Monday, April 15, 2013

The Sapphires

A black girl-group of singers make it big in the '60s singing R&B! Sure, we've seen it before, but have we seen it with aborigines? That's the premise of the new film The Sapphires, a fun toe-tapping flick that touches on racism in a different way from your usual '60s-based musical flick.

In this, a group of child singers (girls) in the outback are doing their country-and-western (with some local folk) music thing—which despite later ridicule, is actually quite lovely. Not fashionable, of course, but lovely in a square way.

We flash forward a decade or so, and they're grown-up and living in their aboriginal squalor, one of them conspicuously missing, one kind of fat 'n' bossy, one with a kid and so on. But they still sing. Wonderfully.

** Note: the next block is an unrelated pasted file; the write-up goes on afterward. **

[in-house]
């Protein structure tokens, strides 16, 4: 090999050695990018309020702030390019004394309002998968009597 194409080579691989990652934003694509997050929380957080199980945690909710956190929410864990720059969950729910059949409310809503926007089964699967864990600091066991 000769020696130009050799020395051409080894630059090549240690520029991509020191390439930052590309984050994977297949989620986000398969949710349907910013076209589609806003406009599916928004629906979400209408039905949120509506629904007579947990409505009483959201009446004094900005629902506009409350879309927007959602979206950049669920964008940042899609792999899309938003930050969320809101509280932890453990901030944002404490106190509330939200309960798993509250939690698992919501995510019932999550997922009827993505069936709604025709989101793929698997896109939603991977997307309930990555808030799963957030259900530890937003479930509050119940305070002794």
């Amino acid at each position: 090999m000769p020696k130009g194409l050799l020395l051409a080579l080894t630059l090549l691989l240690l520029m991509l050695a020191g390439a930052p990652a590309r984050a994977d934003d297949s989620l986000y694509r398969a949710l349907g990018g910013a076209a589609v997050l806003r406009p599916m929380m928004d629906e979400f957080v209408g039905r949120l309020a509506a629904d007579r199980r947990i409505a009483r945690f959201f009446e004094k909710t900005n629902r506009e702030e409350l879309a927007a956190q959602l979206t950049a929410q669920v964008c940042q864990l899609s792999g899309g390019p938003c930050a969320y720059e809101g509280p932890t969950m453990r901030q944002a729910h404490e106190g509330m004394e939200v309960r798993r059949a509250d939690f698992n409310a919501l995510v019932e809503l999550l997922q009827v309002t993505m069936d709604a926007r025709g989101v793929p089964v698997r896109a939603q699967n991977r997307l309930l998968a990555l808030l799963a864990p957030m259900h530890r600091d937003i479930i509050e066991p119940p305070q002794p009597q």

The story involves them going to a talent show where they're so much better than everyone else, only racism could keep them from winning (and it does). Not only that it leads to the MC losing his job for standing up for them.

This, in turn, leads to a harebrained scheme to audition to entertain the troops in Vietnam.

It's nice. Even the not nice parts are pretty nice.

The music is nice, too. Most of it's not the typical '60s stuff you've heard beat into the ground, though it's familiar enough. Good arrangements.

You also get some love stories, a little look into the amazingly racist history white Australia had with its aborigines (which I was aware of but I don't know if most people know the extent), some True War stuff, and some fun characters to spend a little time with.

 There was a fair amount of clapping (and even some singing) along—far too much for The Boy's taste, though he and the Flower both enjoyed the film quite a bit.

Fine acting from a bunch of people you've never heard of and probably never will again (especially the girls), even if you're Australian, though you may know Chris O'Dowd as the sheriff with the inexplicable Aussie accent from Bridesmaids and Tory Kittles from "Sons of Anarchy" or Olympus Has Fallen.


Inspired by the true story of one of the screenwriters.

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